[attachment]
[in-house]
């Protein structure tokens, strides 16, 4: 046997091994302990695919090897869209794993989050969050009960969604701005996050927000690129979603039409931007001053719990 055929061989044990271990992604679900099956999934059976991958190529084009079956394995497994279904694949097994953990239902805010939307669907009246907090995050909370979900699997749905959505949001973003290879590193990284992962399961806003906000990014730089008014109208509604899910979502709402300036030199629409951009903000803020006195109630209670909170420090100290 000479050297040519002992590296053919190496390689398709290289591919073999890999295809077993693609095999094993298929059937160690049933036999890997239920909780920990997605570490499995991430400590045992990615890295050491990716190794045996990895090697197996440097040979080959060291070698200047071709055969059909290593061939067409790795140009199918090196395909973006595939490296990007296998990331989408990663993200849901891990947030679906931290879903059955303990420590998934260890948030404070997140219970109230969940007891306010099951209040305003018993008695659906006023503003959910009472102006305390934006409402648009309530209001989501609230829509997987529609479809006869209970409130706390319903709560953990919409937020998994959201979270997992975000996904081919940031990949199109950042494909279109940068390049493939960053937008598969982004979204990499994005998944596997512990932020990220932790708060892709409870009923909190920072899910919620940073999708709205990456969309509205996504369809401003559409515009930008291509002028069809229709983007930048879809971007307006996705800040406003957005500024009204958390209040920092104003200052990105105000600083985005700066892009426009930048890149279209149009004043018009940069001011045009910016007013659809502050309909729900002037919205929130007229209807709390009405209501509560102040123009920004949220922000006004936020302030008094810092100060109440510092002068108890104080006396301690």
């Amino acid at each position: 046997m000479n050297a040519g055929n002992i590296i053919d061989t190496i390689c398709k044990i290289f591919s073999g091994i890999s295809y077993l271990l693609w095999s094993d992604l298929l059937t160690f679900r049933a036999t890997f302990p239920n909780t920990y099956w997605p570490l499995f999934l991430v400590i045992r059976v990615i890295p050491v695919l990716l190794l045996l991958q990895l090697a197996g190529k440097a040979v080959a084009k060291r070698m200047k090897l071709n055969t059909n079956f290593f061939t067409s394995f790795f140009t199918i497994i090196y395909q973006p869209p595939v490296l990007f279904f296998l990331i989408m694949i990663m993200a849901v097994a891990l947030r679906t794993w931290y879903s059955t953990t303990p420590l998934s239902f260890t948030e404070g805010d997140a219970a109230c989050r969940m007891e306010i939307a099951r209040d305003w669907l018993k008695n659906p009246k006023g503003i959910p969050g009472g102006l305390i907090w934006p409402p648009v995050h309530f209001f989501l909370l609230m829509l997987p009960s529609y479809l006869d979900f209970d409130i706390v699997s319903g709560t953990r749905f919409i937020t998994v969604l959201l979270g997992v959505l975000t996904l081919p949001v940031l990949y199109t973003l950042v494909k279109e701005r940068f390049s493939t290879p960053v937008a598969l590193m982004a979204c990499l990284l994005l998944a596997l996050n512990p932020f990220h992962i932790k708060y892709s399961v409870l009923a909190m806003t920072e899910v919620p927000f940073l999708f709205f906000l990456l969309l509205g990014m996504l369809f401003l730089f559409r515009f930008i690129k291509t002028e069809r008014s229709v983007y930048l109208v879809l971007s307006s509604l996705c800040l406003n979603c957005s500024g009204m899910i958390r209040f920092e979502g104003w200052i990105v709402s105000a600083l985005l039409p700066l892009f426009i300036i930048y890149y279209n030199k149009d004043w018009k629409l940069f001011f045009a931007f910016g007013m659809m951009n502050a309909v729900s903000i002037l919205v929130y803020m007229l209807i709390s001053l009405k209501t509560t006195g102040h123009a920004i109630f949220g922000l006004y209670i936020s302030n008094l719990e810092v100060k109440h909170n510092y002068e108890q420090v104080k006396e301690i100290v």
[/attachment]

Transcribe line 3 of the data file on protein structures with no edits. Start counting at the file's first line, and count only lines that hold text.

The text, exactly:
């Amino acid at each position: 046997m000479n050297a040519g055929n002992i590296i053919d061989t190496i390689c398709k044990i290289f591919s073999g091994i890999s295809y077993l271990l693609w095999s094993d992604l298929l059937t160690f679900r049933a036999t890997f302990p239920n909780t920990y099956w997605p570490l499995f999934l991430v400590i045992r059976v990615i890295p050491v695919l990716l190794l045996l991958q990895l090697a197996g190529k440097a040979v080959a084009k060291r070698m200047k090897l071709n055969t059909n079956f290593f061939t067409s394995f790795f140009t199918i497994i090196y395909q973006p869209p595939v490296l990007f279904f296998l990331i989408m694949i990663m993200a849901v097994a891990l947030r679906t794993w931290y879903s059955t953990t303990p420590l998934s239902f260890t948030e404070g805010d997140a219970a109230c989050r969940m007891e306010i939307a099951r209040d305003w669907l018993k008695n659906p009246k006023g503003i959910p969050g009472g102006l305390i907090w934006p409402p648009v995050h309530f209001f989501l909370l609230m829509l997987p009960s529609y479809l006869d979900f209970d409130i706390v699997s319903g709560t953990r749905f919409i937020t998994v969604l959201l979270g997992v959505l975000t996904l081919p949001v940031l990949y199109t973003l950042v494909k279109e701005r940068f390049s493939t290879p960053v937008a598969l590193m982004a979204c990499l990284l994005l998944a596997l996050n512990p932020f990220h992962i932790k708060y892709s399961v409870l009923a909190m806003t920072e899910v919620p927000f940073l999708f709205f906000l990456l969309l509205g990014m996504l369809f401003l730089f559409r515009f930008i690129k291509t002028e069809r008014s229709v983007y930048l109208v879809l971007s307006s509604l996705c800040l406003n979603c957005s500024g009204m899910i958390r209040f920092e979502g104003w200052i990105v709402s105000a600083l985005l039409p700066l892009f426009i300036i930048y890149y279209n030199k149009d004043w018009k629409l940069f001011f045009a931007f910016g007013m659809m951009n502050a309909v729900s903000i002037l919205v929130y803020m007229l209807i709390s001053l009405k209501t509560t006195g102040h123009a920004i109630f949220g922000l006004y209670i936020s302030n008094l719990e810092v100060k109440h909170n510092y002068e108890q420090v104080k006396e301690i100290v």